Next Steps in Derm and the Journal of Drugs in Dermatology, in partnership with the Dermatology Education Foundation (DEF) and Physicians Resources, interviewed Dr. April Armstrong (Professor of Dermatology and Associate Dean for Clinical Research at the Keck School of Medicine at USC) on applying the psoriasis guidelines established by the American Academy of Dermatology and the National Psoriasis Foundation to help guide the clinician community. As Dr. Armstrongs points out, one of the most important aspects of these guidelines is determining when systemic therapy is appropriate for psoriasis patients. Watch as Dr. Armstrong carefully explains the criteria needed to make this clinical decision as well as how she sees these guidelines evolving over time.
Dr. April Armstrong lectured on this and other topics at the recent DERM2O22 NP/PA CME conference held July 28-31, 2022.
If you want to read more about current and upcoming treatment strategies for psoriasis, check out the following articles published in the Journal of Drugs in Dermatology:
Background: Despite considerable advances in our understanding of the pathogenesis and treatment of psoriasis, data pertaining to racial/ethnic variations, effects on barrier function, and the potential role of adjunctive skin care are relatively limited. Knowledge gaps in the clinical presentation, quality-of-life impact, and approach to treating psoriasis in patients with skin color contribute to disparities in care. In addition, small studies suggest that using skincare products can reduce psoriasis symptoms, improve barrier function, and result in higher patient satisfaction, yet patients with psoriasis may underuse skincare products. This manuscript seeks to offer insights into these knowledge gaps and their potential treatment implications.
Methods: A structured literature search followed by a panel discussion and an online review process explored best clinical practices in treating psoriasis patients with skin of color and providing expert guidance for skincare use, including gentle cleansers and moisturizers.
Results: Racial/ethnic differences in genetic factors, clinical presentation, and disease burden in psoriasis have been reported. Under-recognition of these differences contributes to racial/ethnic health disparities for psoriasis patients in the US. Several studies have shown a greater quality-of-life impact with psoriasis among patients with skin of color. Although the published data are limited, some studies have identified differences in skin barrier properties and suggest a role for adjunctive skin care in the management of psoriasis.
Conclusion: Further study is needed to understand racial/ethnic population variations in psoriasis and develop strategies to reduce disparities in care. Addressing alterations in skin barrier function observed in psoriasis may help to improve treatment outcomes and patient satisfaction.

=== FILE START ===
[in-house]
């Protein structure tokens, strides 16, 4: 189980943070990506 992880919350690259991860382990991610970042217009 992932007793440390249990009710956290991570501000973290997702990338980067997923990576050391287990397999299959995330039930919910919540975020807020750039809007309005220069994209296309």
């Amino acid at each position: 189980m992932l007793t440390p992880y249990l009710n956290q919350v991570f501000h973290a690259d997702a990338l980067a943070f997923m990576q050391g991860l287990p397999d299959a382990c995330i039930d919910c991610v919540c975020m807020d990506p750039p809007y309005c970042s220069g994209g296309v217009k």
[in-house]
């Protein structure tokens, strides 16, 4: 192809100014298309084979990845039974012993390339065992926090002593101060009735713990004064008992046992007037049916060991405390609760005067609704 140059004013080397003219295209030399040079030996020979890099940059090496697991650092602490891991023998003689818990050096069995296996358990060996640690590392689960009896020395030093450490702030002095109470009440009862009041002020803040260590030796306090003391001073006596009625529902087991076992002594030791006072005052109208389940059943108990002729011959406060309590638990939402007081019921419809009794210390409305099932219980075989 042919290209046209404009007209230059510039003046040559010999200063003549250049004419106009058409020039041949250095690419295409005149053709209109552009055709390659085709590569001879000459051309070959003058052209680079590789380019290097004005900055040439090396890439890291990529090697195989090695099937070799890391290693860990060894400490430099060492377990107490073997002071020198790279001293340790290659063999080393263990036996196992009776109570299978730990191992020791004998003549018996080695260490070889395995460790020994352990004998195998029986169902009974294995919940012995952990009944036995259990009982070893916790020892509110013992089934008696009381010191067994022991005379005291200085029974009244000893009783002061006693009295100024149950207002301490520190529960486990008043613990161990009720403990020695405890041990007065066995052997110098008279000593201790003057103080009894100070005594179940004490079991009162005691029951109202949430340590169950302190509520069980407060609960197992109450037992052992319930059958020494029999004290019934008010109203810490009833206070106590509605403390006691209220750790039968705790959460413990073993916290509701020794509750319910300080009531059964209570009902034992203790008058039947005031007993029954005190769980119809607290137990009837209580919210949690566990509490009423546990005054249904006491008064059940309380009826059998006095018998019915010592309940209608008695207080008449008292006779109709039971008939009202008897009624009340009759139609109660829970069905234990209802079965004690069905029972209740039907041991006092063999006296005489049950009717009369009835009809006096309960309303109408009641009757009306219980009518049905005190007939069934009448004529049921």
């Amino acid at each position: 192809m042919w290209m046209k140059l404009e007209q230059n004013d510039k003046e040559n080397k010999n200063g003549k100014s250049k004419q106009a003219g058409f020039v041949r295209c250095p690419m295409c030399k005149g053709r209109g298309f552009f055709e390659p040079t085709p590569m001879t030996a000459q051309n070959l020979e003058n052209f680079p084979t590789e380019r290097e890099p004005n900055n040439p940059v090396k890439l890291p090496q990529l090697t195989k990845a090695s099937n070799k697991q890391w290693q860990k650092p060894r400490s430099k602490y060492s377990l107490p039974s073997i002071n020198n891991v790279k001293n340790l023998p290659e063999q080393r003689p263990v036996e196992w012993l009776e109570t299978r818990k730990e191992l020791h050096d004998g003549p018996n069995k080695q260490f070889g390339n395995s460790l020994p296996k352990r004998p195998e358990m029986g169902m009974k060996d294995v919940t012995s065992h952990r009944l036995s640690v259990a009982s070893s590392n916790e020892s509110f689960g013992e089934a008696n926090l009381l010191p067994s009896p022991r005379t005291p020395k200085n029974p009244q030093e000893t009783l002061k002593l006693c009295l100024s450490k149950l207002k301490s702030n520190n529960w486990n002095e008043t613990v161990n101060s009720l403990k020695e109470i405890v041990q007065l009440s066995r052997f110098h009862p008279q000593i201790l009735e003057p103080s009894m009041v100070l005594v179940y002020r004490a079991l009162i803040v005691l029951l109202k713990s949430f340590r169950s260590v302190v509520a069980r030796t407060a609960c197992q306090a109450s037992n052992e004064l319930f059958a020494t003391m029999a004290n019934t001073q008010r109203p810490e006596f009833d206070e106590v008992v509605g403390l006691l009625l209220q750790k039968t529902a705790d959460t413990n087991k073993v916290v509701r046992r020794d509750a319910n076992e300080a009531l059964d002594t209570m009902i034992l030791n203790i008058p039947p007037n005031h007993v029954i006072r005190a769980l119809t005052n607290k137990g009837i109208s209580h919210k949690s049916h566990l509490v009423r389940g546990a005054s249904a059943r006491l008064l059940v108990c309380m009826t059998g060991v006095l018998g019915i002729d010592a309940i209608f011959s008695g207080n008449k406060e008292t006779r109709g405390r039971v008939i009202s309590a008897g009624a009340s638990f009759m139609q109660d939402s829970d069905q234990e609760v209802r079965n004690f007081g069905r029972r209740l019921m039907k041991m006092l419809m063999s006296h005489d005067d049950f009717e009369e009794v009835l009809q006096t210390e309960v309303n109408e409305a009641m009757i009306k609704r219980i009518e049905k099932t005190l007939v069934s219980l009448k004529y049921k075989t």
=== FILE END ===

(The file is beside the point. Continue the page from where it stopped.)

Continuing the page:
Background: Psoriasis is a chronic, autoimmune-mediated inflammatory disorder. Drug persistence is a composite measure of effectiveness, safety, and treatment satisfaction, often estimated using data from administrative databases and clinical registries. Persistence rates calculated from these two data sources appear to be systematically different.
Objective: Review and compare persistence rates of psoriasis-indicated biologics reported in registry and database studies.
Methods: A structured literature search of studies published during 2009-2019 was performed in PubMed and American Academy of Dermatology records to identify research describing persistence with biologic treatments in psoriasis patients. English language retrospective or prospective persistence studies based on database or registry data, and reporting on at least two psoriasis-indicated biologics, of which at least one was ustekinumab, secukinumab, ixekizumab or guselkumab, were included. Single-arm studies, randomized control trials, systematic literature reviews, and studies presenting stratified results only were excluded.
Results: A total of 37 studies (22 registry- and 15 database-derived) comprising 76,000 patients were included. On average, drug persistence collected from registry studies was 18% higher than database studies.
Conclusion: The findings of this study may be used by practitioners to make meaningful comparisons between persistence data derived from registries and databases, and thereby improve clinical decision making.
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